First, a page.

Doctors are deeply skeptical and irritated by patients who search online for a self-diagnosis, and have even coined a term for such people, calling them “cyberchondriacs.”  This practice has led newly informed and emboldened patients to argue with their doctor about the proper diagnosis and treatment when they go into the physician’s office for an examination.  Equally worrying are those patients who bypass the doctor’s office entirely and use their online search results as the definitive authority for diagnosing and treating their condition.

A whole online cottage industry has arisen in recent years to satisfy this insatiable demand for self-help health diagnoses.  WebMd.com, diagnose-me.com, medhelp.com, zipnosis.com, etc.—there is no shortage of sites seeking to help individuals find a quicker diagnosis and solution for their health problem.  Even many bricks-and-mortar hospitals, most notably the Mayo Clinic, have reconfigured their websites in an attempt to help health consumers filter and prioritize their conditions.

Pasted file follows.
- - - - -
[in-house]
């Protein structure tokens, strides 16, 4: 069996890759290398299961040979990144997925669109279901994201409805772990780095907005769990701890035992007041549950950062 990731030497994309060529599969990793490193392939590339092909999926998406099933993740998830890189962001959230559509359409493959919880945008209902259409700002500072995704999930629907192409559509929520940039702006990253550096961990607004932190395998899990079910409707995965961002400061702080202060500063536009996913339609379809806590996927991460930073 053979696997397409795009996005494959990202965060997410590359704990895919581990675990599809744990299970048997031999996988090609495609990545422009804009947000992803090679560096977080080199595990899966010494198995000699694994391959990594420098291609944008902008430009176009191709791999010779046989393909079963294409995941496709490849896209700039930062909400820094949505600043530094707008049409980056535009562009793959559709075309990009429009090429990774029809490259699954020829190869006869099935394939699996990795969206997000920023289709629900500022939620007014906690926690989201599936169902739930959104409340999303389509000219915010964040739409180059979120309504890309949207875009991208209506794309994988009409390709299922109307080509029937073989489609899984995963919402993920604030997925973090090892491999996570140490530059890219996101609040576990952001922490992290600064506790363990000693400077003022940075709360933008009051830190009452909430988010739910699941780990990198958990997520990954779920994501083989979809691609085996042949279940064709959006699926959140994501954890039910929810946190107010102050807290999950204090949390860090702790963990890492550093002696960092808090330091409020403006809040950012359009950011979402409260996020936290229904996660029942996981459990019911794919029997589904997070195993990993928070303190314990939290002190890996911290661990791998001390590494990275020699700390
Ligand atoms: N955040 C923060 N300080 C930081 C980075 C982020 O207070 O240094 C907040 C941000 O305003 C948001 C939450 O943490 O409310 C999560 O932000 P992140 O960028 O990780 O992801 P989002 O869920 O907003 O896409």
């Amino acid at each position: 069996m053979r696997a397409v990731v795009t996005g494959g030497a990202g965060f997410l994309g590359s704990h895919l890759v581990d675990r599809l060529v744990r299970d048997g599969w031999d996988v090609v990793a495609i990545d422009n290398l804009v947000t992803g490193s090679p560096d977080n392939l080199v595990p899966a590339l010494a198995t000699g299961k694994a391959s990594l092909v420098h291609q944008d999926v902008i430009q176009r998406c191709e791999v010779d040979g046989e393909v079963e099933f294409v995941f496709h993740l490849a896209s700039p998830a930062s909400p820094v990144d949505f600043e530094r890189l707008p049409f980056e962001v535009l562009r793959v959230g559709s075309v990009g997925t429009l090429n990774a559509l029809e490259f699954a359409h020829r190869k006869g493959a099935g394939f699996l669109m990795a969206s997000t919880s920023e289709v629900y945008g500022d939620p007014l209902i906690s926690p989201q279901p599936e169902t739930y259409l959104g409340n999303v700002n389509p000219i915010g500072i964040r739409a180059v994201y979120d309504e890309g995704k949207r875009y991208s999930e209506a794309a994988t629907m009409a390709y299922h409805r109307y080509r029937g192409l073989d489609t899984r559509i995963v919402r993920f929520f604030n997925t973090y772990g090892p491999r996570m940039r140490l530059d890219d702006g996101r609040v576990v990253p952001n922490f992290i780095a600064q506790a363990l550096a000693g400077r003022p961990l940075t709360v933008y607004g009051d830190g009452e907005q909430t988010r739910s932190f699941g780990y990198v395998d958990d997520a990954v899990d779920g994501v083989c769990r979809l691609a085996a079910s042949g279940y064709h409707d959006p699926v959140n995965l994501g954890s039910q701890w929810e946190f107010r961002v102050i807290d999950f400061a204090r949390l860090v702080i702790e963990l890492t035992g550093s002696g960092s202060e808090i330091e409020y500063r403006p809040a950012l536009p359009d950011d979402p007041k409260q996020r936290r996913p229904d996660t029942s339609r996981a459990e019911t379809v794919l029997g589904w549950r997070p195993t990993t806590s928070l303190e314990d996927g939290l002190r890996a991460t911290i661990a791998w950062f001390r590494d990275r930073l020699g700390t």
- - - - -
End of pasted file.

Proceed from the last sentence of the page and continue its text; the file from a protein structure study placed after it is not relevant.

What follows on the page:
The problem with all of these sites—as with many doctors—is that their diagnosis algorithm is based on quickly matching typical disease prototypes and symptoms.  Online sites use this method because of the limitations of the data provided; doctors employ this method because of the time limitations associated with most office examinations.  But there are two fundamental flaws with this logic. First, many presenting symptoms are associated with equally many potential diseases, and therefore it is difficult using this diagnosis approach to narrow down and confirm the true underlying cause.  ‘Abdominal pain’ is just as likely to return a diagnosis of indigestion as appendicitis, not to mention a raft of other possibilities ranging from irritable bowel syndrome to diverticulosis.  The other inherent flaw in this system is that symptoms are grouped into common disease prototype ‘buckets’.   Heart attacks, for instance, often initially feel like indigestion and therefore ‘abdominal discomfort’ can easily be associated with a common—and incorrect—serious condition.